Eli’s house Israel
I am visiting Israel often for the implementation of CCPM at Amdocs. I visit Eli at this house. We talk about the struggles in implementing CCPM. The challenge of maintaining quality. I ask a question “How can we control the outcome of the implementation?”. He reacts strongly to the word “control”. He asks me “where did that word enter in your thinking?”. I realize I am going down a wrong path. It shifts my focus in thinking about managing results. We can only focus on the inputs. It is a trap to try and control outcomes. It leads to amplification of noise. This is an important insight for me.
He is very sick but takes the time to meet with us. He is talking about the green curve and the red curve. He talks about the amazing results from just cutting multi-tasking. The impact that multi-tasking has on human ability to focus. He is thinking more deeply about the impact of the current paradigm on people. This is a shift in emphasis for me. I have been very focused on understanding TOC as a science of flow. I realize that the power of TOC goes beyond the mechanics of flow. This is a direction I am still exploring.
Each visit was brief. Every interaction packed with meaning. Truly a remarkable genius. I am very fortunate to have met him. I count my blessings. His mark on me is indelible.
Clarke Ching, UK/New Zealand
Just over Twenty years ago I read a book review in long dead computer magazine. I’ve no idea what the book was called but the reviewer didn’t like it and he seemed to have run out of enthusiasm – and words – because he ended his column with a passing comment that went something like this, “If that’s not your sort of thing, can I suggest you track down a book that we wouldn’t normally cover in a magazine like this. It’s a novel. It’s called “The Goal”. It’s about a a factory manager who has to figure out how to save his factory from being closed down. No, I know that doesn’t sound very interesting, but it’s a fast read, and I not only enjoyed it, I also learnt a lot while reading it. If you’ve got time I suggest you track it down.”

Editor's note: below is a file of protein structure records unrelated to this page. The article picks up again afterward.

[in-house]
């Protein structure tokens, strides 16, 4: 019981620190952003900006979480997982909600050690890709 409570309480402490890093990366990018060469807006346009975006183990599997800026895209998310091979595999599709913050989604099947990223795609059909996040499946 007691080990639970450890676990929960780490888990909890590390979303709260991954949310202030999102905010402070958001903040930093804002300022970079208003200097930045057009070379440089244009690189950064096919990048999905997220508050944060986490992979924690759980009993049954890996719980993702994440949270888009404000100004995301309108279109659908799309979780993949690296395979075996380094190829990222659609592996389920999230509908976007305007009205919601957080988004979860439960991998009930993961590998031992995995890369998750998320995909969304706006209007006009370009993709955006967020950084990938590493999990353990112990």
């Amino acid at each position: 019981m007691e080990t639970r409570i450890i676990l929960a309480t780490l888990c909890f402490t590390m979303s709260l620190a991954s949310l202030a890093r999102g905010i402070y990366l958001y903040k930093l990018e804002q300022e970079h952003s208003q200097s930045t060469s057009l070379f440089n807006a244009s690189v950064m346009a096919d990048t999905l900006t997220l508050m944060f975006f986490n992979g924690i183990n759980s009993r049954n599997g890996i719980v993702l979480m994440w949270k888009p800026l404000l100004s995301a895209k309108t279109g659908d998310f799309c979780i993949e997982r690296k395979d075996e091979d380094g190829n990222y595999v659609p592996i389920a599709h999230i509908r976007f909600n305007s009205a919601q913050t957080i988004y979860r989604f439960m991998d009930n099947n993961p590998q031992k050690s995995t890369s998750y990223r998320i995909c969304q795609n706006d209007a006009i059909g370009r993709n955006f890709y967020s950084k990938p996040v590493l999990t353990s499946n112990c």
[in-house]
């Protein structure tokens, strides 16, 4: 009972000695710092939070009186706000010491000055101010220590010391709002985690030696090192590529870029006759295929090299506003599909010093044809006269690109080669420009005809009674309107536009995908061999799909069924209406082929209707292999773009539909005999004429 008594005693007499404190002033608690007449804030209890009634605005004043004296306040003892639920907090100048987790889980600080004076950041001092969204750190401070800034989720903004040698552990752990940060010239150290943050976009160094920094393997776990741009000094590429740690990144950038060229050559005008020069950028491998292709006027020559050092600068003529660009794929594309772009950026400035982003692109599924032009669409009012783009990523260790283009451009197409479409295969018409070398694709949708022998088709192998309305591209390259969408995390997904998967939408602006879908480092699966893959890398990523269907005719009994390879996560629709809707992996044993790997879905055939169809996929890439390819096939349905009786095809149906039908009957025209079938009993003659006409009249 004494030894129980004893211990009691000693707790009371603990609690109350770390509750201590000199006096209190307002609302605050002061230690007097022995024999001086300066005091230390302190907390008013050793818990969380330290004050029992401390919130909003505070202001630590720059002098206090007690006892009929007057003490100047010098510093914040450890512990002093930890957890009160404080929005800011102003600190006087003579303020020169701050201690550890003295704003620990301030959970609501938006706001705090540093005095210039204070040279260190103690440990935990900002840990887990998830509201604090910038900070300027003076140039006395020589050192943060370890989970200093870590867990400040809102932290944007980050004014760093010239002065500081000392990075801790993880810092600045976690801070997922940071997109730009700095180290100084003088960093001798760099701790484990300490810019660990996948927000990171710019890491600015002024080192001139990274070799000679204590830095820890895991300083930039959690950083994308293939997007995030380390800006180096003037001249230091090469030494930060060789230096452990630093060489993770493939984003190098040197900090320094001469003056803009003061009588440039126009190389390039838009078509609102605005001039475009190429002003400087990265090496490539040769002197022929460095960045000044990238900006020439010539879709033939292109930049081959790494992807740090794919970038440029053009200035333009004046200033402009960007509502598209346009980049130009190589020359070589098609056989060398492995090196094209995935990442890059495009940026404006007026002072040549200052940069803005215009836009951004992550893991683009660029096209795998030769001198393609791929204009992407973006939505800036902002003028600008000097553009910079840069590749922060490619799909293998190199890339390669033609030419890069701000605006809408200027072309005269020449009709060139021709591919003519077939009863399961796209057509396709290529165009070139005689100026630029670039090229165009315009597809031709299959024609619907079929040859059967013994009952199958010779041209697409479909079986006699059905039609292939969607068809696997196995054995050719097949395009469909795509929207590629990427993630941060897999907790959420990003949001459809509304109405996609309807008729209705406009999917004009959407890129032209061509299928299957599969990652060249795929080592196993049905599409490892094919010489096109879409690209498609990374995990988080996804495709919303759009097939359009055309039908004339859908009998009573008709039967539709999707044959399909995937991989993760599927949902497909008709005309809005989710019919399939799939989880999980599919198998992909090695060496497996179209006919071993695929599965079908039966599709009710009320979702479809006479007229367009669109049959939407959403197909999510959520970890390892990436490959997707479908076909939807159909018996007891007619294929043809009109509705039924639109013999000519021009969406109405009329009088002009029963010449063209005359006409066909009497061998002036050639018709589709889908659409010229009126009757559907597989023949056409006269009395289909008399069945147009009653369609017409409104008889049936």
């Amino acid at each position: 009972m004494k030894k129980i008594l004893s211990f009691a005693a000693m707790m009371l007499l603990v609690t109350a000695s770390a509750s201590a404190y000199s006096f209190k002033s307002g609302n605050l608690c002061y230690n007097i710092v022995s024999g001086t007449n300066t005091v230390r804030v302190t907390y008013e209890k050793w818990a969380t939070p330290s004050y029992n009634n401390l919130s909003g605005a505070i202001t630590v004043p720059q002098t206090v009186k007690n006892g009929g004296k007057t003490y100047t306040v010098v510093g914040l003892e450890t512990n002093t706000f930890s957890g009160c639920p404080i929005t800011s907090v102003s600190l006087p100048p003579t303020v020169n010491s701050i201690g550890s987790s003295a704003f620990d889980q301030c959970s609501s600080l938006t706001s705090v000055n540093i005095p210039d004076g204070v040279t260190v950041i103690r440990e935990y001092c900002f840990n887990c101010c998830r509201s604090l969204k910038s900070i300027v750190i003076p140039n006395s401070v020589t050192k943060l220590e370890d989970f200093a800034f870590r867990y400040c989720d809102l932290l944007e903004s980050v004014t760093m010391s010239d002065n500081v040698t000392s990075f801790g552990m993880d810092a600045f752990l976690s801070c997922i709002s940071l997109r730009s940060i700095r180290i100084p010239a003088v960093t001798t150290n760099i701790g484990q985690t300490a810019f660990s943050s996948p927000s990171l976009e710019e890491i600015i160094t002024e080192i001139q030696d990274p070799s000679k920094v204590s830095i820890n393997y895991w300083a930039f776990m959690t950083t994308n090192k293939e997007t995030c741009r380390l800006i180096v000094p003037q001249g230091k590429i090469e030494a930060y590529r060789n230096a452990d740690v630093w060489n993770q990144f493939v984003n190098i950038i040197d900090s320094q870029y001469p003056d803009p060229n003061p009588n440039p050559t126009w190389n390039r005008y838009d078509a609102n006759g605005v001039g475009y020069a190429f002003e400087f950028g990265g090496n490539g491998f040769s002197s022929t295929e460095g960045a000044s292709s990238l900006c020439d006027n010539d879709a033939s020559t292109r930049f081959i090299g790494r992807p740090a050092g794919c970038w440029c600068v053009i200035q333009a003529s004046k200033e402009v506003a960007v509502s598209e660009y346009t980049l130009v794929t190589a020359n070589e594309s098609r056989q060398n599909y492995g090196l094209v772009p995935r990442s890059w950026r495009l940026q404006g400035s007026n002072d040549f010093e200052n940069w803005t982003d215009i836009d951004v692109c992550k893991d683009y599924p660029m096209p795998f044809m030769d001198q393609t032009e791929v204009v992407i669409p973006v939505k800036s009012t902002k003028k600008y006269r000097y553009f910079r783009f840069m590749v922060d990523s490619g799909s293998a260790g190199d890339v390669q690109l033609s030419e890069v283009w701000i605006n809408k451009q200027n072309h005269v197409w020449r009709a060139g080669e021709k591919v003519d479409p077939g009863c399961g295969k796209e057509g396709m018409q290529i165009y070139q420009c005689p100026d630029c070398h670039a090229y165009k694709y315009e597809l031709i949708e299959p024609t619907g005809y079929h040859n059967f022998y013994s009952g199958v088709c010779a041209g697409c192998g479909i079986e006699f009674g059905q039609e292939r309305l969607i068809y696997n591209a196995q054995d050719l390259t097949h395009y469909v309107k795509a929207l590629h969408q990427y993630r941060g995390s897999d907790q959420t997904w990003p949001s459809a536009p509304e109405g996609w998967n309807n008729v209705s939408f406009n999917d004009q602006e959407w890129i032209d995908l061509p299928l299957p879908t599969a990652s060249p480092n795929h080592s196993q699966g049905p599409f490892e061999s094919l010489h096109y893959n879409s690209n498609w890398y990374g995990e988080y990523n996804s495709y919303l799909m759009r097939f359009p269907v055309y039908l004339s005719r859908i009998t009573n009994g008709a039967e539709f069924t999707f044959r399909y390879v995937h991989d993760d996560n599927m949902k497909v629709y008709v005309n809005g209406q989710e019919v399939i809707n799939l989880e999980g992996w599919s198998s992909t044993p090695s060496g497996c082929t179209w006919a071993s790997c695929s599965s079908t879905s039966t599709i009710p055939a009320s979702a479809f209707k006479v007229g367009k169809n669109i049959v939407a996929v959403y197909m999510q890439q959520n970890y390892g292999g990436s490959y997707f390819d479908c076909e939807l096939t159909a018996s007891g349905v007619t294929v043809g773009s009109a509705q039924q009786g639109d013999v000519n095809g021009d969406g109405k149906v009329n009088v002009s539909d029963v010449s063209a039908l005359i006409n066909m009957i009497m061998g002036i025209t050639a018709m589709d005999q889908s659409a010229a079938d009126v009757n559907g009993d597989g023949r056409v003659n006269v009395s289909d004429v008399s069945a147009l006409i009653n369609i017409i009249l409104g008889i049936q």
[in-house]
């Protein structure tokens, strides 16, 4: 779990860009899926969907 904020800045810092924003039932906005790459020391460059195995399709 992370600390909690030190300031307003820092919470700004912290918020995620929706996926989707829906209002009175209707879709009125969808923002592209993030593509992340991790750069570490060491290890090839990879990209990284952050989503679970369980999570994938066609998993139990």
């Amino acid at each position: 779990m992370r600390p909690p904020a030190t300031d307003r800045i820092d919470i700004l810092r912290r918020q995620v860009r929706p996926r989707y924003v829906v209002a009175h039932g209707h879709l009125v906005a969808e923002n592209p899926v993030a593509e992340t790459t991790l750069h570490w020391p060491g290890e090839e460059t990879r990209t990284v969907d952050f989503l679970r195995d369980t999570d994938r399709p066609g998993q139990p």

That’s the moment my obsession with Eli’s work began. I hadn’t read The Goal yet but I just knew I had to track down a copy and read it. And so I did. I was living in Wellington, New Zealand, at the time. Mobile phones and the internet were in their early days, so I wandered downstairs to where my phone was wired in, then called around all of the local book shops. None of the mainstream shops had even heard of it. I kept working my way through the book shops until I managed to find what was probably the city’s only copy in Victoria University’s book shop. I read the book over the weekend and that was it – I was hooked. My life irreversibly changed direction that weekend and, now, over twenty years later, my brain works differently (better), I am cleverer and more capable than I ever expected, all because of Eli Goldratt, his simple ideas and, of course, his many friends and colleagues who helped polish and spread them.